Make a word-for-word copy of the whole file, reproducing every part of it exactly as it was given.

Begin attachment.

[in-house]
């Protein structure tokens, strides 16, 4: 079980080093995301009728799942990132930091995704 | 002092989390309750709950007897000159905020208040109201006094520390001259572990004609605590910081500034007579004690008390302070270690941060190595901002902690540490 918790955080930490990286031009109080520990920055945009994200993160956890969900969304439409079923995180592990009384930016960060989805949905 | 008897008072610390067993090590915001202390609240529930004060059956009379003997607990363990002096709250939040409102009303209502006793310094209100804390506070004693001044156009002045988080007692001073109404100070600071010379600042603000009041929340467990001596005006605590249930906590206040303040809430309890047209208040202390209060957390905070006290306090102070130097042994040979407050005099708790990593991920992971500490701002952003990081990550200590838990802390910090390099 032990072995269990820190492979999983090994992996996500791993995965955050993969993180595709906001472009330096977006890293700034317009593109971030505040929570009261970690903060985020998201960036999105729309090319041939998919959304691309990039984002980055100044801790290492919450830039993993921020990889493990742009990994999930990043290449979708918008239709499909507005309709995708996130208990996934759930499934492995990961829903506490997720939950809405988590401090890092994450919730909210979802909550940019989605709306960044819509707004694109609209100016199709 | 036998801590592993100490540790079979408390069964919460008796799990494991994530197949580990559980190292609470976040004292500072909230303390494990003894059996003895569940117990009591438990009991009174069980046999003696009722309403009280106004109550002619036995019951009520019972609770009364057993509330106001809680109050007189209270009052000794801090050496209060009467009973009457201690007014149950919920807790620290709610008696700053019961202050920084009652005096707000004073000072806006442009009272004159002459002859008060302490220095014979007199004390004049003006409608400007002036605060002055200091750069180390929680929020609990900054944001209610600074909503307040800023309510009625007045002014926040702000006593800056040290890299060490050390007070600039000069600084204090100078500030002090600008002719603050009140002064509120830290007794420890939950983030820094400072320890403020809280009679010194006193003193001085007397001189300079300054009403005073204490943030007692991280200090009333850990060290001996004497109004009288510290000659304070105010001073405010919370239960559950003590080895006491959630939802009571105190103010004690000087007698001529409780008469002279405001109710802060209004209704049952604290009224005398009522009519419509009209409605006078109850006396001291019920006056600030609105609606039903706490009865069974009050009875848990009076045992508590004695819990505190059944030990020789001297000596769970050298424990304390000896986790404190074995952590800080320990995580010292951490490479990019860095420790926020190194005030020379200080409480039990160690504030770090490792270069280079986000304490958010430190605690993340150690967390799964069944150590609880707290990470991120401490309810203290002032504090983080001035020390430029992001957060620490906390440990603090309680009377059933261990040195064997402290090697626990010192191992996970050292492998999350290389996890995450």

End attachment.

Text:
[in-house]
């Protein structure tokens, strides 16, 4: 079980080093995301009728799942990132930091995704 | 002092989390309750709950007897000159905020208040109201006094520390001259572990004609605590910081500034007579004690008390302070270690941060190595901002902690540490 918790955080930490990286031009109080520990920055945009994200993160956890969900969304439409079923995180592990009384930016960060989805949905 | 008897008072610390067993090590915001202390609240529930004060059956009379003997607990363990002096709250939040409102009303209502006793310094209100804390506070004693001044156009002045988080007692001073109404100070600071010379600042603000009041929340467990001596005006605590249930906590206040303040809430309890047209208040202390209060957390905070006290306090102070130097042994040979407050005099708790990593991920992971500490701002952003990081990550200590838990802390910090390099 032990072995269990820190492979999983090994992996996500791993995965955050993969993180595709906001472009330096977006890293700034317009593109971030505040929570009261970690903060985020998201960036999105729309090319041939998919959304691309990039984002980055100044801790290492919450830039993993921020990889493990742009990994999930990043290449979708918008239709499909507005309709995708996130208990996934759930499934492995990961829903506490997720939950809405988590401090890092994450919730909210979802909550940019989605709306960044819509707004694109609209100016199709 | 036998801590592993100490540790079979408390069964919460008796799990494991994530197949580990559980190292609470976040004292500072909230303390494990003894059996003895569940117990009591438990009991009174069980046999003696009722309403009280106004109550002619036995019951009520019972609770009364057993509330106001809680109050007189209270009052000794801090050496209060009467009973009457201690007014149950919920807790620290709610008696700053019961202050920084009652005096707000004073000072806006442009009272004159002459002859008060302490220095014979007199004390004049003006409608400007002036605060002055200091750069180390929680929020609990900054944001209610600074909503307040800023309510009625007045002014926040702000006593800056040290890299060490050390007070600039000069600084204090100078500030002090600008002719603050009140002064509120830290007794420890939950983030820094400072320890403020809280009679010194006193003193001085007397001189300079300054009403005073204490943030007692991280200090009333850990060290001996004497109004009288510290000659304070105010001073405010919370239960559950003590080895006491959630939802009571105190103010004690000087007698001529409780008469002279405001109710802060209004209704049952604290009224005398009522009519419509009209409605006078109850006396001291019920006056600030609105609606039903706490009865069974009050009875848990009076045992508590004695819990505190059944030990020789001297000596769970050298424990304390000896986790404190074995952590800080320990995580010292951490490479990019860095420790926020190194005030020379200080409480039990160690504030770090490792270069280079986000304490958010430190605690993340150690967390799964069944150590609880707290990470991120401490309810203290002032504090983080001035020390430029992001957060620490906390440990603090309680009377059933261990040195064997402290090697626990010192191992996970050292492998999350290389996890995450």